'Wild Butterflies' by Nainita Desai & Soundology


Born in 1956 in Homburg-Saar, Germany. Diploma in architecture and product design 1981 at the Fachhochschule Kaiserslautern.

In 1982 I started as a professional photographer for different Austrian newspapers and magazines. During the 15 years to come I had the chance to portray numerous authors, artists and poets. Besides I focused on creating my own landscapes and objects, my darkroom became my preferred tool to experiment with shadow and light.

In 1997 I started playing around with Photoshop and 3D programs and soon became aware of the possibilities to create effects that could not be achieved by means of photography and darkroom technology.

Since that time I was captured by the passion for computers and the means they are offering if you combine various programs to find new results and new styles. Working with the computer is a never ending creative process for me, that offers the greatest possible freedom imaginable in expressing dreams, nightmares and visions.



Looking For The Oisters

Run your Mouse over 'em


Rote Kuge ln Kommen Zurueck


Blue Flower



A Rose Is A Rose

Dentelles 2



Tenu Chaud 4


Creative Time






Misty 19

Misty 20


Duchamp 1






Trapped 1

Trapped 2



Cats Planet

Christmas Terror

Cadre 4


The Thief








Against Flatness 2

Imagination 2



Couple 25


Time For Dinner


Red Grey

The End


Submarine 4

Submarine 6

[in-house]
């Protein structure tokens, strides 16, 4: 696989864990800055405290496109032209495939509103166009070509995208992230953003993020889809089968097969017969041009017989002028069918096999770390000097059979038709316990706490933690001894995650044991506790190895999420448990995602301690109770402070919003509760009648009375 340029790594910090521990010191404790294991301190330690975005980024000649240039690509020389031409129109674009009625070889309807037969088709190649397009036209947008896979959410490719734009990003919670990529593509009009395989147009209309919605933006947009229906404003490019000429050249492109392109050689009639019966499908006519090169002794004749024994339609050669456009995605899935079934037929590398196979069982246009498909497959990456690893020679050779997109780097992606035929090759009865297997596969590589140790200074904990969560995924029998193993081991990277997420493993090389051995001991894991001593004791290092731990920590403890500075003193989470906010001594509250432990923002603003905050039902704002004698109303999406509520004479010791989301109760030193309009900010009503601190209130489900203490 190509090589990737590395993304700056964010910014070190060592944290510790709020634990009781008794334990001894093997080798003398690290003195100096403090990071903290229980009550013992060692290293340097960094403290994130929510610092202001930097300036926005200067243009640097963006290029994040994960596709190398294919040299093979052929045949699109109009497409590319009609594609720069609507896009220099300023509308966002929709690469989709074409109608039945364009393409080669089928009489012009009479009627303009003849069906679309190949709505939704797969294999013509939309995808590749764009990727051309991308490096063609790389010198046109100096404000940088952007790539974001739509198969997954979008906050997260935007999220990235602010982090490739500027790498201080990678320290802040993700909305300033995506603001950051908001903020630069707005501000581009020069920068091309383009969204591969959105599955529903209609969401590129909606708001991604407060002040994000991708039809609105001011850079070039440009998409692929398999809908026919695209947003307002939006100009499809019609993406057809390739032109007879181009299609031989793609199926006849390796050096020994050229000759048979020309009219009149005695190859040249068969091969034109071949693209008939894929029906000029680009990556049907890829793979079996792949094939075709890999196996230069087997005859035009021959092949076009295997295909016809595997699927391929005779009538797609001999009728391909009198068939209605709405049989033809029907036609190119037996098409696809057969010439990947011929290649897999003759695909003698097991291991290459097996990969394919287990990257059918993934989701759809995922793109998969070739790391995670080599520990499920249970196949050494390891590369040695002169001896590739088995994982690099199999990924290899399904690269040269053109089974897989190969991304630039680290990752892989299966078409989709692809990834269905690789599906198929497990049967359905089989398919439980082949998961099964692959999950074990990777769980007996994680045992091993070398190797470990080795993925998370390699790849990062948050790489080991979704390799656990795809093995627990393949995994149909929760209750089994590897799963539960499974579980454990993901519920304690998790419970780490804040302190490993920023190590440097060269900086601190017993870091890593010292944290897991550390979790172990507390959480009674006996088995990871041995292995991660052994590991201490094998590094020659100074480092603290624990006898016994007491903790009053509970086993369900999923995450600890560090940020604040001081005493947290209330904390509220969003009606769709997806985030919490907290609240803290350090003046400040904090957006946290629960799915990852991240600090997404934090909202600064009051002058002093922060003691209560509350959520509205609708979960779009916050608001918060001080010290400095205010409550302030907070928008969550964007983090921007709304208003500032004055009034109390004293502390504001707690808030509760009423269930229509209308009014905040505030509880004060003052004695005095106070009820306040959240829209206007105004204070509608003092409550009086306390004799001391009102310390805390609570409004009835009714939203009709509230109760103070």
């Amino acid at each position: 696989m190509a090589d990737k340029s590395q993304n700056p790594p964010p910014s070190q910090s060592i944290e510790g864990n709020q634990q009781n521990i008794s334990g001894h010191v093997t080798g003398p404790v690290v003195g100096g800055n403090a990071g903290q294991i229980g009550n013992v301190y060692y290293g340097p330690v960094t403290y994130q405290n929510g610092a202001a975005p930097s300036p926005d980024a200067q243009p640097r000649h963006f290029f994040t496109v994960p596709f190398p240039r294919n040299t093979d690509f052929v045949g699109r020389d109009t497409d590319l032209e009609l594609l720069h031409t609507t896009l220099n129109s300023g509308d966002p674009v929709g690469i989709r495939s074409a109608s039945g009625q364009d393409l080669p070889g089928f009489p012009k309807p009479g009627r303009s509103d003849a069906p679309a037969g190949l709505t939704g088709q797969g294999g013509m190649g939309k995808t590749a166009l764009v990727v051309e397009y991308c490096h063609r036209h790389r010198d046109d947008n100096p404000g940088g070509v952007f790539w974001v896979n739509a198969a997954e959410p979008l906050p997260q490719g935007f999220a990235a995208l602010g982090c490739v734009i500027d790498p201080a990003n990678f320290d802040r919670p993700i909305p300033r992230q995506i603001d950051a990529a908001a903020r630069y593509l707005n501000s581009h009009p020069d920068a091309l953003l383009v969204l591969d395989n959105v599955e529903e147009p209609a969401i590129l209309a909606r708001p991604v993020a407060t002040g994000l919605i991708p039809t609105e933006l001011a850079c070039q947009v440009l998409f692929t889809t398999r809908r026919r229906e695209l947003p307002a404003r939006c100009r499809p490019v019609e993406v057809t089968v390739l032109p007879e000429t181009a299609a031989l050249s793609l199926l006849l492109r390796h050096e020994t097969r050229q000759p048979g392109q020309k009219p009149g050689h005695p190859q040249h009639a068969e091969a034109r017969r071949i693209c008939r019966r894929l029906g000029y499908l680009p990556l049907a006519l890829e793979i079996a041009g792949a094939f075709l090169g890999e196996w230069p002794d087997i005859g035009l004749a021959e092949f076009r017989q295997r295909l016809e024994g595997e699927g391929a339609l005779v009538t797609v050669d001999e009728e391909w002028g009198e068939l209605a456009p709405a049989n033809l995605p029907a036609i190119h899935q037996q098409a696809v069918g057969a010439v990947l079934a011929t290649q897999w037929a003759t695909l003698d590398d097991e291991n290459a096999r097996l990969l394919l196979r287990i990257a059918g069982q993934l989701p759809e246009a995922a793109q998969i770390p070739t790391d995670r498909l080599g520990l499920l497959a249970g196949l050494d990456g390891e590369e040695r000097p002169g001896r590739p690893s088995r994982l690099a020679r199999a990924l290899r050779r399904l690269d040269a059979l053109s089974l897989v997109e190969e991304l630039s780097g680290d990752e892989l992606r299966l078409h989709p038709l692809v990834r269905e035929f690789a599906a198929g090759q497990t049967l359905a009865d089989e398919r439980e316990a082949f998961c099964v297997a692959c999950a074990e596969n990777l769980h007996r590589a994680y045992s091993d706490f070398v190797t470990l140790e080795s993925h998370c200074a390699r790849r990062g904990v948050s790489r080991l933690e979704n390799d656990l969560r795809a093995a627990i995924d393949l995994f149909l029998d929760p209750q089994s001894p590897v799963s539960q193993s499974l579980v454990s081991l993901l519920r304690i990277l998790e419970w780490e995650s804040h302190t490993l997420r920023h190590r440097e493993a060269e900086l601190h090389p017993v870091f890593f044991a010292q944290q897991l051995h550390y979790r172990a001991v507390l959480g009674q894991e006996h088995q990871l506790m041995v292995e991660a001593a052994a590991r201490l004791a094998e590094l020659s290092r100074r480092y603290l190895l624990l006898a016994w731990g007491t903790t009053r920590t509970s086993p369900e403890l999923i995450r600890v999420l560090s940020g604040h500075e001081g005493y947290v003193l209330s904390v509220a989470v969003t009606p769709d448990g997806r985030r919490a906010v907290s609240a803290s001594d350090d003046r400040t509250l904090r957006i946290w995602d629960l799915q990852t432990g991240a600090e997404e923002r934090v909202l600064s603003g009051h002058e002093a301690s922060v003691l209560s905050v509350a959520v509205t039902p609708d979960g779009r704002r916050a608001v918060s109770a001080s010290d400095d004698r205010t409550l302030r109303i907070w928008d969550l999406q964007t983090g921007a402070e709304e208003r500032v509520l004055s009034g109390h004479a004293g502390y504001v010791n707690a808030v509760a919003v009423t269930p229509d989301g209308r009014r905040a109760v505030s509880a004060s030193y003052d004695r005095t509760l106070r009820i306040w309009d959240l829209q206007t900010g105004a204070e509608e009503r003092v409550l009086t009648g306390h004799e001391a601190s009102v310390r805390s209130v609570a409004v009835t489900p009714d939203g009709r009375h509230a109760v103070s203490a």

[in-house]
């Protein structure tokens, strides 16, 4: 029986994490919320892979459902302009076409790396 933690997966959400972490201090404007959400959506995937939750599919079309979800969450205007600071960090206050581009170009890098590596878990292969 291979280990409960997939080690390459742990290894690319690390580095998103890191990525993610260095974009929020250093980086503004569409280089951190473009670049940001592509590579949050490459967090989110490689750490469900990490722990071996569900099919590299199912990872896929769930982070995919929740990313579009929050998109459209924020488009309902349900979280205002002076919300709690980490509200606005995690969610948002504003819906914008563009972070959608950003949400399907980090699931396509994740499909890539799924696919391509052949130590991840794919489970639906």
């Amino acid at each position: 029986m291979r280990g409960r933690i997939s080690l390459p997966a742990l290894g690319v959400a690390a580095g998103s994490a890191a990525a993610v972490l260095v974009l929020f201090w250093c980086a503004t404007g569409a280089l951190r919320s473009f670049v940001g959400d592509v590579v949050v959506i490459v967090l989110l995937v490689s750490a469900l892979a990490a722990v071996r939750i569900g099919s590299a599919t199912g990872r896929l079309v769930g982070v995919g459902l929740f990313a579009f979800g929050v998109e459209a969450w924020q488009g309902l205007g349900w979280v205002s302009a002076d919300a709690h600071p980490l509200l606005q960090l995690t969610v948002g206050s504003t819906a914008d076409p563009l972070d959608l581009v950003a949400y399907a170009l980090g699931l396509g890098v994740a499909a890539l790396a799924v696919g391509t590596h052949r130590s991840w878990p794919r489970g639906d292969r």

2002 International Art Contest
Interview from the Art Dept web site

As the winner of your category in the 2002 International Art Contest, being selected by such a diverse group of artists from all around the world, how do you feel?

I did not think any longer of having submitted an image here. So when I got your email and saw that I had won the first place I was completely surprised. And I am still surprised...

Please describe your current works and any plans for forthcoming exhibits.

At the moment I am working on an image series called "Experimental spidering" made in 3D programs and in Photoshop. It is a research to invent new landscapes ­ I rather call them mindscapes - to create compositions never seen before. It is my own translation of the sentence by Lautréament "The meeting of an umbrella and a sewing machine on a dissection table."

Concerning exhibitions I am don´t make any efforts, I only exhibit my work when I am asked to do so. To be frank, I am too much fascinated by working to think of spending time on writing letters and asking to be exhibited.

If any, in what ways have you seen changes in attitudes towards "art"?

I got aware that Art was put into another light In the public with the upcoming of the computer. This means that concerning digital art people have some difficulties to accept it as Art because they are missing the ORIGINAL. I am often confronted with the question "But where is the original of your work?" My answer is always the same : "The copy IS the original".

Also, all my work is free of any copyrights, a fact which is hard to swallow for most of people.

Do you think that the fine artist will survive as technology replaces our skills?

Not more and not less than others.

Beside this I don´t agree that technology replaces our skills. Who is creating technology ? Human beings isn´t it ? There will always remain artists who need the smell of oil paint as well as they believe that Art cannot be Art without a certain amount of sweat. And sweat does not go well with computers, does it ? (Now would you believe that I am in a sweat as well sometimes when I am working on an image?